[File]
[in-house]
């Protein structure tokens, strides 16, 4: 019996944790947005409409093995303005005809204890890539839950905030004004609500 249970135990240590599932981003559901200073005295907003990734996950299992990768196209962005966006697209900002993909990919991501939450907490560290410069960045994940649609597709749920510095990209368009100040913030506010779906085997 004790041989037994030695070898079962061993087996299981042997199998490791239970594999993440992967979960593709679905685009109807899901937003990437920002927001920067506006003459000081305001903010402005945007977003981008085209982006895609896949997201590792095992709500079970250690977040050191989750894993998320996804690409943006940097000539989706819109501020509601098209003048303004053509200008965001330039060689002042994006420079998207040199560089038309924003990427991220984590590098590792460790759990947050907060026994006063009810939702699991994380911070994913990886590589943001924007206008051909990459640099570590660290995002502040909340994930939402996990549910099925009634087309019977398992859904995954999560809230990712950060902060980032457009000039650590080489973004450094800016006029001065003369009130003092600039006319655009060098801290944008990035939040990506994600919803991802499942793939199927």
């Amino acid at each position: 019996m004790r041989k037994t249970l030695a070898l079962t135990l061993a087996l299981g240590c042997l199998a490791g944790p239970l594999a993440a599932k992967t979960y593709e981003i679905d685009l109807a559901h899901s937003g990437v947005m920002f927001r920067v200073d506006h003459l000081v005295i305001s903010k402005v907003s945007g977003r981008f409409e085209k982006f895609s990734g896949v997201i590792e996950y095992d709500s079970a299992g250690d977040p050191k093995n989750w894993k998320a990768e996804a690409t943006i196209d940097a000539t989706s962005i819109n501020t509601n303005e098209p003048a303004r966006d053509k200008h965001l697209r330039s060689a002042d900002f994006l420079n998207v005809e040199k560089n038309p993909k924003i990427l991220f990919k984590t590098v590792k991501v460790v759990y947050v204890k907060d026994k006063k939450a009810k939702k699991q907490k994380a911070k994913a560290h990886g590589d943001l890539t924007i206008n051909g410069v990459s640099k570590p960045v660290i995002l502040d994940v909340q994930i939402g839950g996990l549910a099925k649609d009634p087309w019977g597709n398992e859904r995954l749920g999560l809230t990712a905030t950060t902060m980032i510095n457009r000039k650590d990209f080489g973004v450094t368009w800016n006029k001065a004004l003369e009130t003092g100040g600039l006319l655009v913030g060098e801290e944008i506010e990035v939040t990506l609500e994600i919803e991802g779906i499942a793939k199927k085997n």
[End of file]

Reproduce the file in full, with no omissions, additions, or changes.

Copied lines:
[in-house]
């Protein structure tokens, strides 16, 4: 019996944790947005409409093995303005005809204890890539839950905030004004609500 249970135990240590599932981003559901200073005295907003990734996950299992990768196209962005966006697209900002993909990919991501939450907490560290410069960045994940649609597709749920510095990209368009100040913030506010779906085997 004790041989037994030695070898079962061993087996299981042997199998490791239970594999993440992967979960593709679905685009109807899901937003990437920002927001920067506006003459000081305001903010402005945007977003981008085209982006895609896949997201590792095992709500079970250690977040050191989750894993998320996804690409943006940097000539989706819109501020509601098209003048303004053509200008965001330039060689002042994006420079998207040199560089038309924003990427991220984590590098590792460790759990947050907060026994006063009810939702699991994380911070994913990886590589943001924007206008051909990459640099570590660290995002502040909340994930939402996990549910099925009634087309019977398992859904995954999560809230990712950060902060980032457009000039650590080489973004450094800016006029001065003369009130003092600039006319655009060098801290944008990035939040990506994600919803991802499942793939199927």
């Amino acid at each position: 019996m004790r041989k037994t249970l030695a070898l079962t135990l061993a087996l299981g240590c042997l199998a490791g944790p239970l594999a993440a599932k992967t979960y593709e981003i679905d685009l109807a559901h899901s937003g990437v947005m920002f927001r920067v200073d506006h003459l000081v005295i305001s903010k402005v907003s945007g977003r981008f409409e085209k982006f895609s990734g896949v997201i590792e996950y095992d709500s079970a299992g250690d977040p050191k093995n989750w894993k998320a990768e996804a690409t943006i196209d940097a000539t989706s962005i819109n501020t509601n303005e098209p003048a303004r966006d053509k200008h965001l697209r330039s060689a002042d900002f994006l420079n998207v005809e040199k560089n038309p993909k924003i990427l991220f990919k984590t590098v590792k991501v460790v759990y947050v204890k907060d026994k006063k939450a009810k939702k699991q907490k994380a911070k994913a560290h990886g590589d943001l890539t924007i206008n051909g410069v990459s640099k570590p960045v660290i995002l502040d994940v909340q994930i939402g839950g996990l549910a099925k649609d009634p087309w019977g597709n398992e859904r995954l749920g999560l809230t990712a905030t950060t902060m980032i510095n457009r000039k650590d990209f080489g973004v450094t368009w800016n006029k001065a004004l003369e009130t003092g100040g600039l006319l655009v913030g060098e801290e944008i506010e990035v939040t990506l609500e994600i919803e991802g779906i499942a793939k199927k085997n």